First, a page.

Do long-distance friendships work?

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Breaking up with good friends is unfortunately a part of life. I’ve lived in several cities now, and each time I’ve had to move, I’ve made some sort of pact with my friends to “keep in touch”. That usually means sporadic Facetime calls, a grab of a meme here and there, and glowing messages on special occasions.

The current outbreak of coronavirus makes me feel like I’m in a long-distance relationship with all my friends. We are all adapting to new ways of communicating.

I’ve learned some things from my long-distance friends that I’m trying to apply to my local friends that I can’t see in person right now. These tips can help you stay in touch with the people you care about, whether they are in another country or just a few blocks away.

1. You can still be friends...

It can be horrible to be separated, but you don’t have to lose your friendship. There’s no rule against being friends with someone who lives somewhere else than you. The bond you have established in person can continue, even from a distance.

It is possible to stay in touch, and it doesn’t always require a lot of effort. It can be as simple as continuing to use Snapchat once a day (because why not prolong Snapchat’s slow death a little longer).

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2. ...but your friendship will be different.

Of course, this long-distance friend won’t be the one you go to parties with every Friday night (especially while we’re physically away). If that was the case before, it may take some time to get used to the kind of relationship that is possible when you are long-distance friends.

Instead of going out together, you can chat on the phone, play video games or even read a book at the same time and chat online about what you think!

3. ... Be a true friend

This concept can be a cliché, so no matter how much you communicate, you should remain friends rather than just keep in touch. Just because you talk to each other less often doesn’t mean your conversations have to be superficial. I’ve found that friends outside my bubble (or where I am) have given me some really good advice.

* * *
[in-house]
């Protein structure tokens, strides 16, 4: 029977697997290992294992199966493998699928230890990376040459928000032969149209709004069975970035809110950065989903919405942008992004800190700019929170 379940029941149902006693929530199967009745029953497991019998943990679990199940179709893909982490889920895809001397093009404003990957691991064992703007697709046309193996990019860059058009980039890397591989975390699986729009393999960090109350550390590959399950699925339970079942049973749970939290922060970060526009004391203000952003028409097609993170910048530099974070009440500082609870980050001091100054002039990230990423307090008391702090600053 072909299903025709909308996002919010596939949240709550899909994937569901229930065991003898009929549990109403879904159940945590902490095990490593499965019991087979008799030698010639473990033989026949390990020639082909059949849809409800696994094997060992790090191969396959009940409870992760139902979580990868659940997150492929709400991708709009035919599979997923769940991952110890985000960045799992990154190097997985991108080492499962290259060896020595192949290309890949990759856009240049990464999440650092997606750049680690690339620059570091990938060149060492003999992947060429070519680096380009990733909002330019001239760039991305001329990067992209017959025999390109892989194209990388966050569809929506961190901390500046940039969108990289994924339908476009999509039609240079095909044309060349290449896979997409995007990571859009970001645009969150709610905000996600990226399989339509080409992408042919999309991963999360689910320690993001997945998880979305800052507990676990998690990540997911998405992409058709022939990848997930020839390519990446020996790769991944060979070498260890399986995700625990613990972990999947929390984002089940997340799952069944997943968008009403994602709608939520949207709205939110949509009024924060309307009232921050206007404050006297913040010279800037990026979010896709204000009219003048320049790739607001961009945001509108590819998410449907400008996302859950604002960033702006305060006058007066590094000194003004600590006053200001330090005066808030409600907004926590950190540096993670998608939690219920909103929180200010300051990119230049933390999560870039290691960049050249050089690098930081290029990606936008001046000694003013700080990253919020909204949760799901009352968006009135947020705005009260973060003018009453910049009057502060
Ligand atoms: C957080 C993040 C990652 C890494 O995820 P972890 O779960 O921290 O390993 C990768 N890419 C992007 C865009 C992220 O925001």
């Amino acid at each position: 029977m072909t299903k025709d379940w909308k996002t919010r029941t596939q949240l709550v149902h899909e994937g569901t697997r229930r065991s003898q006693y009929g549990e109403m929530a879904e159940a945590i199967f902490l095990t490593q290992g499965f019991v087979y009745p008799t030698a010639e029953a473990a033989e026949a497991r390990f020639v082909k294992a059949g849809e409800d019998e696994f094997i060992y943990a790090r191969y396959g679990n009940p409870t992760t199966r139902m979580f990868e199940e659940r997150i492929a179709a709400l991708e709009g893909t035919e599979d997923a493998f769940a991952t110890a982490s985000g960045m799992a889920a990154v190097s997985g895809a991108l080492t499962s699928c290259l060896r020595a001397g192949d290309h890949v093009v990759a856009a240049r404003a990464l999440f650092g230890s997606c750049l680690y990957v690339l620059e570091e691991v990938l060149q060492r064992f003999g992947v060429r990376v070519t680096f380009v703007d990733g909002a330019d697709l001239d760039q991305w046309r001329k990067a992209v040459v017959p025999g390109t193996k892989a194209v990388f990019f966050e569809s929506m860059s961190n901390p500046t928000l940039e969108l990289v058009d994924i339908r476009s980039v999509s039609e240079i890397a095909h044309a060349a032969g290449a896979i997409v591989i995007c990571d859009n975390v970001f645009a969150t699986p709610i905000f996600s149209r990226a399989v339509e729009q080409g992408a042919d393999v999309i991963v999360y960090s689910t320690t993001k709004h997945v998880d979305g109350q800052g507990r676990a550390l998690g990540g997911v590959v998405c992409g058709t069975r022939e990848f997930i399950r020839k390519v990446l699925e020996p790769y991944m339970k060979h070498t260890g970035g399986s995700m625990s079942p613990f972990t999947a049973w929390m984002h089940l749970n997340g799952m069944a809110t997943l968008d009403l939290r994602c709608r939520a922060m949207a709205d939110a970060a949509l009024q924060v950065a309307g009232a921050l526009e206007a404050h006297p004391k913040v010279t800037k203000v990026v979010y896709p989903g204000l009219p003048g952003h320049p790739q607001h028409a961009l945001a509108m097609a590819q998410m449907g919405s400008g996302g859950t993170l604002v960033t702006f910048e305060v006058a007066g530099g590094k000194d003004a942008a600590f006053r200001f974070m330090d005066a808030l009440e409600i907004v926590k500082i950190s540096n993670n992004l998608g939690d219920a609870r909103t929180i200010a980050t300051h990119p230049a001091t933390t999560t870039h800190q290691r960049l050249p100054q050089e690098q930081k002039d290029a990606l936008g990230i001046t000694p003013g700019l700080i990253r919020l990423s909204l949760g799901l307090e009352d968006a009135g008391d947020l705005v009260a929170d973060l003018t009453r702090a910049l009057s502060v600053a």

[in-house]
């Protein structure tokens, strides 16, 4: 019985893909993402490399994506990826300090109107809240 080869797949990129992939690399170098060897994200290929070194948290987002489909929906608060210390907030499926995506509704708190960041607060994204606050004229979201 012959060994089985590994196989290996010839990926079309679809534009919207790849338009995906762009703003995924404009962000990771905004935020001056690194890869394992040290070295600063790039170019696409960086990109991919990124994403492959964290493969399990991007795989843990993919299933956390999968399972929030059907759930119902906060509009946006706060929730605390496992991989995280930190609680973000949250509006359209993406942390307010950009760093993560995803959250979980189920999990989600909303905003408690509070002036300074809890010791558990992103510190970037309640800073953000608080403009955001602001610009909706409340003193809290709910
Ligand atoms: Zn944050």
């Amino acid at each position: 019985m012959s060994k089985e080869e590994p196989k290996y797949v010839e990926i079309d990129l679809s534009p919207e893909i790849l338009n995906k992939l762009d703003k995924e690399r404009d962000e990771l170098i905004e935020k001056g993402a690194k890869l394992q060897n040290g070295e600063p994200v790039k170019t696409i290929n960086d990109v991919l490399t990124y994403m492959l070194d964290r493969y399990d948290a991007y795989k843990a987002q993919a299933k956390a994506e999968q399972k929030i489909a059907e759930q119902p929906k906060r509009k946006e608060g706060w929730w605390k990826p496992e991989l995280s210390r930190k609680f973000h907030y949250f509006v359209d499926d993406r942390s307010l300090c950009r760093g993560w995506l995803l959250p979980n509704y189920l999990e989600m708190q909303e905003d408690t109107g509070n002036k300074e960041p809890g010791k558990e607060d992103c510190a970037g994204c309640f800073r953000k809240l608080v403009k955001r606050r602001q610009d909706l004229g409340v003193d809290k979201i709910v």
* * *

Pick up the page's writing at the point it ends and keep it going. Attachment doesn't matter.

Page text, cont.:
A little distance from your friends can give you an interesting perspective on the other person’s life, as it allows you to be more objective. Don’t be afraid to open up and share! You can share a bracelet to always be connected, even when you’re not talking!

4. Look ahead...

It can feel like there are many obstacles to seeing a distant friend again, whether it’s money, other commitments or our current circumstances that make it difficult to travel. However, that doesn’t mean you can’t look forward to it. It may not be next week, but maybe someday we’ll get to visit elsewhere.

You never know if you’ll meet someone either – I once bumped into my 8th grade social studies teacher on a trip to London. It’s a small world after all (try to get that out of your head).

5. ...and look back

No matter how far apart you are or how little you talk, the time you spent with your friend was important and you will always have those memories to reflect on.

While it’s great to feel close to a friend who lives on the other side of the country (or the world), it can be difficult to maintain the necessary degree of connection in a friendship. Don’t get discouraged and remember the good times you’ve shared with your friend.

You can always try to rekindle your friendship if you find yourself in the same place in the future. And if you feel that your friendship is really over, that’s normal too. Sometimes people drift apart and you never know who you’ll meet.

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The reunion makes it all worthwhile

It can be strange to see a friend you haven’t seen in a long time. I once had a friend from high school visit me who I hadn’t seen in over two years. I was afraid that the time we spent apart would become a barrier between us, but it was actually an opportunity to have good conversations.

Soon we were able to joke around like we used to. It made me realize that a strong friendship can survive anything and that you don’t have to see someone every day to feel close to them.

The past two months have taught me that you never know what might happen and that it’s important to cherish your friends while taking advantage of every opportunity that comes your way. So don’t be afraid to follow your life wherever it takes you – the friends that matter will still be there when you return.

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